The sophomore season of The Big C finds consistency in the areas it didn’t quite excel in last season. More on tonight’s wonderful return after the jump…
I have a lot of sympathy for Cathy Jamison. I really, really do. But last season it appeared there was no person that could compete with Cathy’s bitchy, self-righteous ways. The problem wasn’t with the performance at all (Laura Linney always gives it her best and plays the flawed character marvelously); the problem came right down to the writing. Fortunately, the lead two writers (Darlene Hunt and Jenny Bicks) for the show have focused in on season one’s instability issues and have written Cathy as a three-dimensional character that is far more easy to relate to than she was last year.
Cathy is experiencing unfathomable migraines that are turning into horrific nightmares, which is a nice way of bringing Marlene back into the fold. Last season Marlene committed suicide after revealing to her closest friend Cathy (who were once upon a night enemies) that she had Alzheimer’s. It was a sad revelation that became far more emotional after the unexpected suicide. I was worried the show would be losing Phyllis Somerville, but it seems my preconceived notions were unwarranted. Marlene may be dead and gone but her spirit lives on as Cathy continues to battle for her life and coping with cancer.
Sean is finally made aware of his sister’s condition and he reacts every bit as much as his sister expected. After promising to Cathy that she would not spill the beans, Sean’s fiancee Rebecca breaks the news to the soon-to-be daddy and tension is instantly created between the siblings. It’s unfortunate in many ways. Not only did Cathy and Sean manage to rekindle many aspects of their family relationship prior to this, but Sean was finally at peace with many things; his living arrangements, his future as a dad, and a soon-to-be husband. All that emotional progress that was made is now on the brink of destruction all because Cathy withheld the news from him for so long, once again playing into her selfish ways. Had Cathy been truthful from the onset and informed her family, friends, and loved ones that she had The Big C, most of the turmoil would be nonexistent.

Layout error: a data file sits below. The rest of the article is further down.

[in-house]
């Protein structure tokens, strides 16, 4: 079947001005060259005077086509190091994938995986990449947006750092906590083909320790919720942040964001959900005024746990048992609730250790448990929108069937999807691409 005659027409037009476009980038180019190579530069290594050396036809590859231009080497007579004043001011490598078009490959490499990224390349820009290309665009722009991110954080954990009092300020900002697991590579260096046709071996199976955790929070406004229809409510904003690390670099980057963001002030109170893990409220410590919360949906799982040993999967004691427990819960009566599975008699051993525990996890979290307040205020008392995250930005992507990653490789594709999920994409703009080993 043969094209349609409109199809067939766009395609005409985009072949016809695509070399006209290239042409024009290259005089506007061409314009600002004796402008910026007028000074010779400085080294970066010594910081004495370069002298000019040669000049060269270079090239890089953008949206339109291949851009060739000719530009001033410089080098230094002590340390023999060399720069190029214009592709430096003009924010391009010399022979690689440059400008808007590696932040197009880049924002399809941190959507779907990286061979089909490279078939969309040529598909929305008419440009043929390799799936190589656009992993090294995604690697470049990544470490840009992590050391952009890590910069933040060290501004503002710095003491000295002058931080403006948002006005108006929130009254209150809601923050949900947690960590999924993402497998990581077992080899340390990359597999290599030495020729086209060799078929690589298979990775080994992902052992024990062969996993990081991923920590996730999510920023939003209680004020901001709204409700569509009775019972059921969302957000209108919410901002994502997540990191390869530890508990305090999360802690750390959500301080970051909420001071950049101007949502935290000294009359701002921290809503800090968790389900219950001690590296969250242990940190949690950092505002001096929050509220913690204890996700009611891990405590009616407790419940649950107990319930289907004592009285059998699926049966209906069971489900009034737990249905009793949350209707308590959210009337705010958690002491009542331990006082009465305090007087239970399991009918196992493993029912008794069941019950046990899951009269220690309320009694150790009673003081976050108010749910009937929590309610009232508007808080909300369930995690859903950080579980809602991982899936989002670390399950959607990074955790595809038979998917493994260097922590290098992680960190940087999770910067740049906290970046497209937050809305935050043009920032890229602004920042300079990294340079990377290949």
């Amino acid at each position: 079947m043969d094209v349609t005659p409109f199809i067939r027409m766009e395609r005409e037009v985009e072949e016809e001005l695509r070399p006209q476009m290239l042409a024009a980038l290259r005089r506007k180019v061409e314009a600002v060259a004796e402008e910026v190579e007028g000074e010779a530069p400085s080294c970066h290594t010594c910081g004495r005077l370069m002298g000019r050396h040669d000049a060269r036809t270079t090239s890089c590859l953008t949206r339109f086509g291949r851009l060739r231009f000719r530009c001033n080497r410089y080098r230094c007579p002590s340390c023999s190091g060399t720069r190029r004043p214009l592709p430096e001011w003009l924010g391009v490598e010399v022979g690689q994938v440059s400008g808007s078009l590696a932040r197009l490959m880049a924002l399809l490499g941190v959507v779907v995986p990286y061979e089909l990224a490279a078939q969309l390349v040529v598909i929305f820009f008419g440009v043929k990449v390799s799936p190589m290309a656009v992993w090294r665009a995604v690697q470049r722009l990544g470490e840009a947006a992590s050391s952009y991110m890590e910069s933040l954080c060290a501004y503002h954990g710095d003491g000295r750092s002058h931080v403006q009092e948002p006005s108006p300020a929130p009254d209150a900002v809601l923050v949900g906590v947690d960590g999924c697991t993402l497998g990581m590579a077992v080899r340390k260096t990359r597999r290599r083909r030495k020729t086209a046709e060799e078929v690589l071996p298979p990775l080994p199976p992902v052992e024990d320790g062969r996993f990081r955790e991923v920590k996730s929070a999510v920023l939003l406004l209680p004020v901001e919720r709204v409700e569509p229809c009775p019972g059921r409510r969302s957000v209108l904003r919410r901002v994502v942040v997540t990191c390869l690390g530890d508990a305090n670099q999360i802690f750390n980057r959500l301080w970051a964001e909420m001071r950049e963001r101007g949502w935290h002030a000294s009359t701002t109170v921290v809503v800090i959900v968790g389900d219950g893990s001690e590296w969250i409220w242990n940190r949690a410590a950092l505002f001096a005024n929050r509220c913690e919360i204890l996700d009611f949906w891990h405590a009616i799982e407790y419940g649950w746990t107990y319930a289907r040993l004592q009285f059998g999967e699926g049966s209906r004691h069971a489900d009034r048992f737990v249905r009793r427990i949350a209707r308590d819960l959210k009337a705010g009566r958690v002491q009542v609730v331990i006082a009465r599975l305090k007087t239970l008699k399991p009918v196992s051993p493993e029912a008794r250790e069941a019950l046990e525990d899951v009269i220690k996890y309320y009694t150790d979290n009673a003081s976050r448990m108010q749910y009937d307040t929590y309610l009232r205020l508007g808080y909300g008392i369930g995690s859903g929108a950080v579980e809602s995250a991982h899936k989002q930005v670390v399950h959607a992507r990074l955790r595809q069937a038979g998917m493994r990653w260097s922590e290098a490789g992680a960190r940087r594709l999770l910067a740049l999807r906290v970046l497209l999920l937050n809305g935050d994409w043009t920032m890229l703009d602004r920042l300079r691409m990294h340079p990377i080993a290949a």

There’s three other interesting developments in the premiere. Thomas, Marlene’s dog, appears to be dead at two points during the half-hour, and both times are truly emotional. The basset is Cathy’s only physical connection to her former friend and a very real representation of how she has one foot in the death doorway. She realizes she can pass away at any time, which is why she’s so heavily determined to get a second opinion from a new doctor. At first she doesn’t have so much luck with that. Her luck does increase though from a rather unfortunate twist. Trying to ease away the pain by using marijuana, Cathy shares with Paul (who are both equally stoned) that she once had a romantic encounter with her doctor, Todd Mauer. It seems at first glance that Paul is okay with it (and probably not coherent enough to fully understand the fact), but he confronts Todd, punches him in the face, and questions his professionalism. Doing what he believes is in the best interest of his reputation and for Cathy, he drops her as a patient, but not before he’s made sure she has a spot on another doctor’s roster.
I’m not too sure what to expect from this season or a series as a whole; at some point we’ll figure out whether she successfully kicks the cancer’s ass, or falls victim to it–not much surprise there. But what I mostly take away from the show is that these characters are on a very emotional journey, and it’s the way they cope with all the misfortunes that truly makes it a show worth watching.
What did you all think?